by Rogenna Brewer
My boys are all grown now, but every year Santa still leaves them at least one present under our tree. I tried to stop this tradition many times, except I couldn't because we have a very special elf in our house.
His name is Ty. He's twenty-six years old--old enough to know better--you'd think, but maybe not. My Ty has Down's Syndrome and he still believes in Santa. I've tried telling him that Mom is Santa in this house.
I've even gotten philosophical in trying to teach him that Everyone is Santa--that he can be Santa--that Santa is simply the spirit of giving. But I'm not sure he's buying it.
The latest WWE game for his game system and a WWE calendar are at the top of his list every year. Usually, a movie and a music cd. Last year he specifically wanted Jersey Shore Season V--kind of cute in a horrific way--I couldn't see throwing money at Snookie so to date that is the only item on his list Santa never delivered. Every year it's new pjs, undies and socks. A toothbrush, toothpaste and an assorted mix of goodies in his stocking.
I was talking this over with my mom the other day and she mentioned thinking I was going to be one of those kids who believed in Santa forever. In fact my younger brother was far more skeptical by age four than I was at ten. Which is why my mom decided she had to come up with a clever way to break the news about Santa Claus. All I remember is the scolding.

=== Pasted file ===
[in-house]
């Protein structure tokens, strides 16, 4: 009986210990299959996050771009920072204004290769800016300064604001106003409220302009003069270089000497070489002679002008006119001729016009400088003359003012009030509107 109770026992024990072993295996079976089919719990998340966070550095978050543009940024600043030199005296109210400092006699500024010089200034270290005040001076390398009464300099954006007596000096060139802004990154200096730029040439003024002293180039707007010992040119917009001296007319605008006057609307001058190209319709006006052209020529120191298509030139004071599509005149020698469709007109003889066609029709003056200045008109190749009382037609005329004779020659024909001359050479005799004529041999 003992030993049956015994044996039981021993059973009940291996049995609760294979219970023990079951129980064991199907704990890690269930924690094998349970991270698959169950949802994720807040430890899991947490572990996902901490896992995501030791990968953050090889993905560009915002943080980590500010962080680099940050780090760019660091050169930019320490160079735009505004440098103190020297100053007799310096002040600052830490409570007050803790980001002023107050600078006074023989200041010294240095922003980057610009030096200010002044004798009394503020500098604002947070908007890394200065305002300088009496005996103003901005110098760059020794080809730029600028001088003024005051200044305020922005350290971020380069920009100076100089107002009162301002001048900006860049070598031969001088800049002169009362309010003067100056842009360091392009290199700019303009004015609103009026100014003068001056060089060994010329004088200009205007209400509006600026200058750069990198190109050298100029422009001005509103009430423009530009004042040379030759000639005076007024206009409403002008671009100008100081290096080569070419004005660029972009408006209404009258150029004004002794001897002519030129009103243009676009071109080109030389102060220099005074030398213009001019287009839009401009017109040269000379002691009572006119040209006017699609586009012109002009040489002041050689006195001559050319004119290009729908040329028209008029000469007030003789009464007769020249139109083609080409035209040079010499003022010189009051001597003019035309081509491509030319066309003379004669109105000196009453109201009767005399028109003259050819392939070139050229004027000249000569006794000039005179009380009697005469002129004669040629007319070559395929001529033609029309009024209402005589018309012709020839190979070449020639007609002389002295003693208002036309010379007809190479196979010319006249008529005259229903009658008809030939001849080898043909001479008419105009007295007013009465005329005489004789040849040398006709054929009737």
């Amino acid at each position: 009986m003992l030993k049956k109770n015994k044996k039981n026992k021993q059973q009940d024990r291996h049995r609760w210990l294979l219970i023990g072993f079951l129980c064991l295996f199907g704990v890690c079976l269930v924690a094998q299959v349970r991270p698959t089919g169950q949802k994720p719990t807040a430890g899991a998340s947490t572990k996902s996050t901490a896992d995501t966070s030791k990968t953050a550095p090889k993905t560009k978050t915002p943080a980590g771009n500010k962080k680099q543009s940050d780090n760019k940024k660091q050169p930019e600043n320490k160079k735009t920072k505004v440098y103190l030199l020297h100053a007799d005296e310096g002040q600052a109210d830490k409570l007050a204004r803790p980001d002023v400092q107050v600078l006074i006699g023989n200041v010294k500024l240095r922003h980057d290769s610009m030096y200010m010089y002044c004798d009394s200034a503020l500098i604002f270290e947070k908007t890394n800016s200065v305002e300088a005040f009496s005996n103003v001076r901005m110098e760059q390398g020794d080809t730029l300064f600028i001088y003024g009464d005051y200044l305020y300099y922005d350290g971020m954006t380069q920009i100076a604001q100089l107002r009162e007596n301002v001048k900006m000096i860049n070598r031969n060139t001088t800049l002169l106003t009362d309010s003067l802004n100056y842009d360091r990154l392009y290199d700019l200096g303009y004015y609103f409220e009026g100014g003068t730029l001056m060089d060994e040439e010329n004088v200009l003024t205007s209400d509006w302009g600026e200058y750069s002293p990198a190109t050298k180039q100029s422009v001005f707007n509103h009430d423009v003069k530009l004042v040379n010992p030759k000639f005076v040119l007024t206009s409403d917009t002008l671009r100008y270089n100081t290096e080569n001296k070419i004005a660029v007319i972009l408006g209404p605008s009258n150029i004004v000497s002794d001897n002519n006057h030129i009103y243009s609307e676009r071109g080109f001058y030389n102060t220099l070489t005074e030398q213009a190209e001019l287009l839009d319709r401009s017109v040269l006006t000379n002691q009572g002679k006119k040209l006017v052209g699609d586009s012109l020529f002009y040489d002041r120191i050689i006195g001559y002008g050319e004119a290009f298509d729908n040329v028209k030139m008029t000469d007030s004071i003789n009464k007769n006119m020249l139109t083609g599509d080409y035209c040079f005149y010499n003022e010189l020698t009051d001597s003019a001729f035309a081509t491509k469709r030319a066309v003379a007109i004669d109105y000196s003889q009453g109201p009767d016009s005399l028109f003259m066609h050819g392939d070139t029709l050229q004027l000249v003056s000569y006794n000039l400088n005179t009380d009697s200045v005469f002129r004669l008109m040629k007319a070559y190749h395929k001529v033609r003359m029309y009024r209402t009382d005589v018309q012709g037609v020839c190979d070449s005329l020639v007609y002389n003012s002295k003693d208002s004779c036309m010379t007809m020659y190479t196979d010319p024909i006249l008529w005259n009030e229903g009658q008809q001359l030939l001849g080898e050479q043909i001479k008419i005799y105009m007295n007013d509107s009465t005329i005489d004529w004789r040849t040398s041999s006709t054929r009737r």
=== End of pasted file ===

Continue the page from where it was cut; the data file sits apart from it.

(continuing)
My mom pulled me aside to scold me for telling my little brother there was no such thing as Santa Clause. Only I'd never said anything to my brother because I still believed in Santa. She ended by asking me to be her little helper in keeping the secret for few more years until my brother was old enough to understand. I still can't decide if this was clever or cruel on her part.
By the time I was sixteen I had another little brother so Santa continued to visit our house every year.
Most kids stop believing in Santa by the time they're eight. That's the age when reasoning skills start to kick in. So when I left home at eighteen it was well past time I stopped believing in Santa Clause. I'd hate to think I was short on reasoning.
In the Navy, far from home, the spirit of Santa still lingered. Christmas Eve and Christmas day were busy days in the Chaplain's Offices and Chapels. But I'd still take time to put together care packages and play secret Santa to whoever got stuck on duty around base, especially the gate guards.
I married a man who didn't believe in Santa--probably because he only got socks and underwear for Christmas--but he went along on my wild sleigh ride anyway. Santa's name may be said with a wink at our house these days, but even as the boys got older I never confirmed or denied his existence. We all just took our cue from Ty.
While I no longer bother to hide presents--the boys found all my best hiding places around the house years ago--and don't have to stay up late Christmas Eve tinkering and wrapping, Santa still visits our house because we believe.
How about you? Do you believe in Santa?
I still like gift-giving...
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